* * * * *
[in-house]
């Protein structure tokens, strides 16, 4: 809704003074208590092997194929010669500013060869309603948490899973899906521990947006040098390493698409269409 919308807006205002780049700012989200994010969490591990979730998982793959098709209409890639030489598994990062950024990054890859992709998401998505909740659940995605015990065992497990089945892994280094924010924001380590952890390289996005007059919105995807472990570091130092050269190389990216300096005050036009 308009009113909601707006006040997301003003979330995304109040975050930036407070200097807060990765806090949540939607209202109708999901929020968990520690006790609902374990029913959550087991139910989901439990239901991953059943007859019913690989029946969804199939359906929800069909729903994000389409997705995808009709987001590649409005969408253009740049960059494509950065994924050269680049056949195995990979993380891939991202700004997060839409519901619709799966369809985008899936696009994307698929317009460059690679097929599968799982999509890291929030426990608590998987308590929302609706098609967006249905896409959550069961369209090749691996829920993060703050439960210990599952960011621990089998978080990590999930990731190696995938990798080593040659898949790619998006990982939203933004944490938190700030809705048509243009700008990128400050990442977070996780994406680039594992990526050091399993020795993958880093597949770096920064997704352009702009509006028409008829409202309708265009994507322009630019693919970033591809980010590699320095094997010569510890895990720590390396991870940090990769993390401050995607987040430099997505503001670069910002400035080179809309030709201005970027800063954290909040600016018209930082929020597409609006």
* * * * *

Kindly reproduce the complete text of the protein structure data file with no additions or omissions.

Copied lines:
[in-house]
């Protein structure tokens, strides 16, 4: 809704003074208590092997194929010669500013060869309603948490899973899906521990947006040098390493698409269409 919308807006205002780049700012989200994010969490591990979730998982793959098709209409890639030489598994990062950024990054890859992709998401998505909740659940995605015990065992497990089945892994280094924010924001380590952890390289996005007059919105995807472990570091130092050269190389990216300096005050036009 308009009113909601707006006040997301003003979330995304109040975050930036407070200097807060990765806090949540939607209202109708999901929020968990520690006790609902374990029913959550087991139910989901439990239901991953059943007859019913690989029946969804199939359906929800069909729903994000389409997705995808009709987001590649409005969408253009740049960059494509950065994924050269680049056949195995990979993380891939991202700004997060839409519901619709799966369809985008899936696009994307698929317009460059690679097929599968799982999509890291929030426990608590998987308590929302609706098609967006249905896409959550069961369209090749691996829920993060703050439960210990599952960011621990089998978080990590999930990731190696995938990798080593040659898949790619998006990982939203933004944490938190700030809705048509243009700008990128400050990442977070996780994406680039594992990526050091399993020795993958880093597949770096920064997704352009702009509006028409008829409202309708265009994507322009630019693919970033591809980010590699320095094997010569510890895990720590390396991870940090990769993390401050995607987040430099997505503001670069910002400035080179809309030709201005970027800063954290909040600016018209930082929020597409609006």